2 September 2019

Man of More Words

New research shows ongoing stigma around raising mental health at work
Mental Health
4 MIN READ

 

Almost a third of men think their job could be at risk if they discussed mental health issues at work, according to new research by the Movember Foundation.
 
Global figures released by Movember this week to coincide with World Suicide Prevention Day have revealed how despite growing awareness of the male mental health crisis, 30 per cent of men said they would be reluctant to open up about problems they were having in case it had a negative impact on their career.
 
The international poll* of 4,000 men aged between 18 and 75 commissioned by Movember and carried out by Ipsos MORI, also found that 46 per cent of men would be worried about colleagues making negative comments behind their backs if they discussed mental health issues at work.
 
A further 36 per cent of men think they could be held back from promotion at work if they mentioned a problem they were finding it difficult to cope with.
 
Around half (53 per cent) of employed men said they would be able to take time off work, if they were struggling with their mental health or other personal issues.
 

 
The research shows that stigma surrounding mental health is still preventing men from talking about their problems and seeking help when they need it.

 

The research shows that stigma surrounding mental health is still preventing men from talking about their problems and seeking help when they need it.
 
Movember’s global mental health and suicide prevention director Brendan Maher: “Although we’ve made great progress in starting to talk openly about how we are feeling, there are many men worried that a personal mental health challenge might be revealed, especially in the workplace. We need to find effective ways of tackling that stigma so that men aren’t discouraged from getting the help they need.”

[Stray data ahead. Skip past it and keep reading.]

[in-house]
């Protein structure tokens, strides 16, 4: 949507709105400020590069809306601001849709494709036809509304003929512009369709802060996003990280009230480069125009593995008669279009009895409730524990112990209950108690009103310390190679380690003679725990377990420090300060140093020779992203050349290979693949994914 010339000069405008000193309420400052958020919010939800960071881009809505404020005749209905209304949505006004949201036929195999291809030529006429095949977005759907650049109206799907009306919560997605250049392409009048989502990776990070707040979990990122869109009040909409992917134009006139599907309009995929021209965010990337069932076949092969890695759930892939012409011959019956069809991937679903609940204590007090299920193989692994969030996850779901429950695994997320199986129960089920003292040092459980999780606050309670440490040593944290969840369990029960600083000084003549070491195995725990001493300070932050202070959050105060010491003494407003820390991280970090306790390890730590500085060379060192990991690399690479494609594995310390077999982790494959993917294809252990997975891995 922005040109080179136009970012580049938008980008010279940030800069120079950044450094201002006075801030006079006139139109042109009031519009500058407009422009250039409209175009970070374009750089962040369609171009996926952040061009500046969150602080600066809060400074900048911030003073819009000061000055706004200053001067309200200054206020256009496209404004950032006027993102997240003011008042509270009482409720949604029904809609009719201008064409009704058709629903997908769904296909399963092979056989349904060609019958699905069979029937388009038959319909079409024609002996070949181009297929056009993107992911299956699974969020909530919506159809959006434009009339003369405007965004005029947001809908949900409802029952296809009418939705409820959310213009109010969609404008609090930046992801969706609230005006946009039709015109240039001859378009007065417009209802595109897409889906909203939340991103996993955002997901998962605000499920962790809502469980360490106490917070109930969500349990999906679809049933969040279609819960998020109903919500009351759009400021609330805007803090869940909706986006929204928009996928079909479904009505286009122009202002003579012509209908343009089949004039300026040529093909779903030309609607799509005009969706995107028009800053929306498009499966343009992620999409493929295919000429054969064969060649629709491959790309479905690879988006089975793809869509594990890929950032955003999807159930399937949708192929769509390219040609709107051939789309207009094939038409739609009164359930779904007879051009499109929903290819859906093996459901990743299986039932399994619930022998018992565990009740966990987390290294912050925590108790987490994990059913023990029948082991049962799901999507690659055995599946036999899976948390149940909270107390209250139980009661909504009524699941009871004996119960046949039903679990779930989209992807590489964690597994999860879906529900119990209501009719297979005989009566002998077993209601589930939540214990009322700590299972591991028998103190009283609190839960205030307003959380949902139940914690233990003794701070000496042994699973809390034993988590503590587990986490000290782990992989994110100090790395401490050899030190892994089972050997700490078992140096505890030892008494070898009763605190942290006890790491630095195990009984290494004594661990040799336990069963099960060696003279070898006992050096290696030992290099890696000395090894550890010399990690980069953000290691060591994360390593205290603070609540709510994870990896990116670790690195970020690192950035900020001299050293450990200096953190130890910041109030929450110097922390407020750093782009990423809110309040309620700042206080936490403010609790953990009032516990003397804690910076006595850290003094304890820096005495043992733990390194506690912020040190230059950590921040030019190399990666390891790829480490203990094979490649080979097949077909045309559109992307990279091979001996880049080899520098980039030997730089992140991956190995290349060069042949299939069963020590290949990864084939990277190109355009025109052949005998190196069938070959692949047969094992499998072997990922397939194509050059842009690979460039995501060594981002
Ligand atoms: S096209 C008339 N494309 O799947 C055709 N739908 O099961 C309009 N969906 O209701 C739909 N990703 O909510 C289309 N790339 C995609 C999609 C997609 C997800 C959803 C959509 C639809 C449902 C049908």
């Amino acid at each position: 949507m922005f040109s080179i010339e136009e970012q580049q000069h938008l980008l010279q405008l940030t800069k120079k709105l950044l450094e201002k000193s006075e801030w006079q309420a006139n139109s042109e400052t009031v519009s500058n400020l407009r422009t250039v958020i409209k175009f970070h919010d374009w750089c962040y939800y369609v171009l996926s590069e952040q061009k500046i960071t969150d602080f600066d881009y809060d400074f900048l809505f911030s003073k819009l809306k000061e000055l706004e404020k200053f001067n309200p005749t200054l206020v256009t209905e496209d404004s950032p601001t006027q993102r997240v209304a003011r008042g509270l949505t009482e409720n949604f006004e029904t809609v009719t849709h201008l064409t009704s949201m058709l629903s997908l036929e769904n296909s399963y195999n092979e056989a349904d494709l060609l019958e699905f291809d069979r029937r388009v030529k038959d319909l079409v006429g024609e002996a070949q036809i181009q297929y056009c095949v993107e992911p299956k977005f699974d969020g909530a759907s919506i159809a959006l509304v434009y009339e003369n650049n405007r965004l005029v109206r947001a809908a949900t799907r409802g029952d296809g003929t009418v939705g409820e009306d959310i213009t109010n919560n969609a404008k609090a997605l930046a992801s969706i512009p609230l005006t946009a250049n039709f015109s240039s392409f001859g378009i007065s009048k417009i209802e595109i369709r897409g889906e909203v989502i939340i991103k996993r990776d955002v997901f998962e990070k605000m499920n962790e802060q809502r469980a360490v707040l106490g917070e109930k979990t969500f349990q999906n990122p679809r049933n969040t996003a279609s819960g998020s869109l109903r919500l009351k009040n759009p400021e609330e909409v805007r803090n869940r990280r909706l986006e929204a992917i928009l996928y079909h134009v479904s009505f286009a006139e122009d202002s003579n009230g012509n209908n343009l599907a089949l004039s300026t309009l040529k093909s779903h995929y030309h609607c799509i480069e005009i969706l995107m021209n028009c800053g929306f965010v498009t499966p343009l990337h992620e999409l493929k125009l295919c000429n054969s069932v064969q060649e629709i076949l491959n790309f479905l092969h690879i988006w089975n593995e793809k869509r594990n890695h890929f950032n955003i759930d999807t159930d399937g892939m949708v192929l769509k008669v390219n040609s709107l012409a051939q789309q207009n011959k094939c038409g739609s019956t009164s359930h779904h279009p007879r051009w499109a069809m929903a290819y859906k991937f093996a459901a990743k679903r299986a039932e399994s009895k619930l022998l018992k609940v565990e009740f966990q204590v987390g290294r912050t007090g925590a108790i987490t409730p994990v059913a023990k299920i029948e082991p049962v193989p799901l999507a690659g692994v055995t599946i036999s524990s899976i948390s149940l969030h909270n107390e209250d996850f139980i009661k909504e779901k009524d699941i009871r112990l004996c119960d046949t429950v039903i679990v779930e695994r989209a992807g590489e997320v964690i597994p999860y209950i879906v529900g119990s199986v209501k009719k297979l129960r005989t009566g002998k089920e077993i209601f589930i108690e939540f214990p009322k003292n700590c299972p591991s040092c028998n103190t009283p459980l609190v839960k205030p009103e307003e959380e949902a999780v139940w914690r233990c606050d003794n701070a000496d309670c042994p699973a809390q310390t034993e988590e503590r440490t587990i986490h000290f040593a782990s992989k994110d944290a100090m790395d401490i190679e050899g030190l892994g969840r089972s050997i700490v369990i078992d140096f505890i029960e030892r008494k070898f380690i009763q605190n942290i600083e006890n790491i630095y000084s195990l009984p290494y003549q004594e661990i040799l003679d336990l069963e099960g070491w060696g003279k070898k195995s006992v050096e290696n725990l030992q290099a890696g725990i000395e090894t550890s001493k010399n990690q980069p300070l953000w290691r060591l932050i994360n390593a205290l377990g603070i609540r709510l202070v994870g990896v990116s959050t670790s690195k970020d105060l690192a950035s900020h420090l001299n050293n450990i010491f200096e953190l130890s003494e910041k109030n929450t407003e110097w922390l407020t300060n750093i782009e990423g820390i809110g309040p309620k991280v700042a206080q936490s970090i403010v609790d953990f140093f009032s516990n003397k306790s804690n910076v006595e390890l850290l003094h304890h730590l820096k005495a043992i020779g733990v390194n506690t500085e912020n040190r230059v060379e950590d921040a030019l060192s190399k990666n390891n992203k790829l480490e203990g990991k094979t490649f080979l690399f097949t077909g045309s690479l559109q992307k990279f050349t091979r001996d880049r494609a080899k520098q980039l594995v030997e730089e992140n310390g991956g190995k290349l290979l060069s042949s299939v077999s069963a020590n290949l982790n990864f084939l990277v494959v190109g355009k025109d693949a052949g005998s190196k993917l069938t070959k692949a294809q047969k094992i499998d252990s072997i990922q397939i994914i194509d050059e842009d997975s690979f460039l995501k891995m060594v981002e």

“In the workplace, this can start with leaders encouraging conversations about the tough stuff and reminding staff that they won’t be marked down and will be supported if they are struggling.”
 
The Movember Foundation is committed to tackling the crisis in men’s mental health.
 
Three out of four suicides are men and it remains the biggest cause of death for men under the age of 44. Risk factors that increase a man’s vulnerability to poor mental health and suicide include relationship breakdown, acute stress, persistent low mood and social isolation.
 
When it comes to tackling issues like this, talking is crucial.

To coincide with World Suicide Prevention Day, Movember‘s Man of More Words campaign is focused on encouraging men to talk when they are going through a tough time.

Through a series of videos and social media posts, we’re sharing the stories of men who have benefited from speaking up. They are proof that talking saves lives.

Movember’s research also shows that over three quarters of men (77 per cent) polled believe that talking openly is an effective way of tackling problems.

Maher adds: “We’re asking everyone be a Man of More Words. This means being able to admit to a friend or family member when you’re having a tough time. It could also mean reaching out to a friend who you think might be having a tough time - and taking the time to stop and really listen to him.”

*Research conducted in Australia, USA, Canada, and UK.

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MAN OF MORE WORDS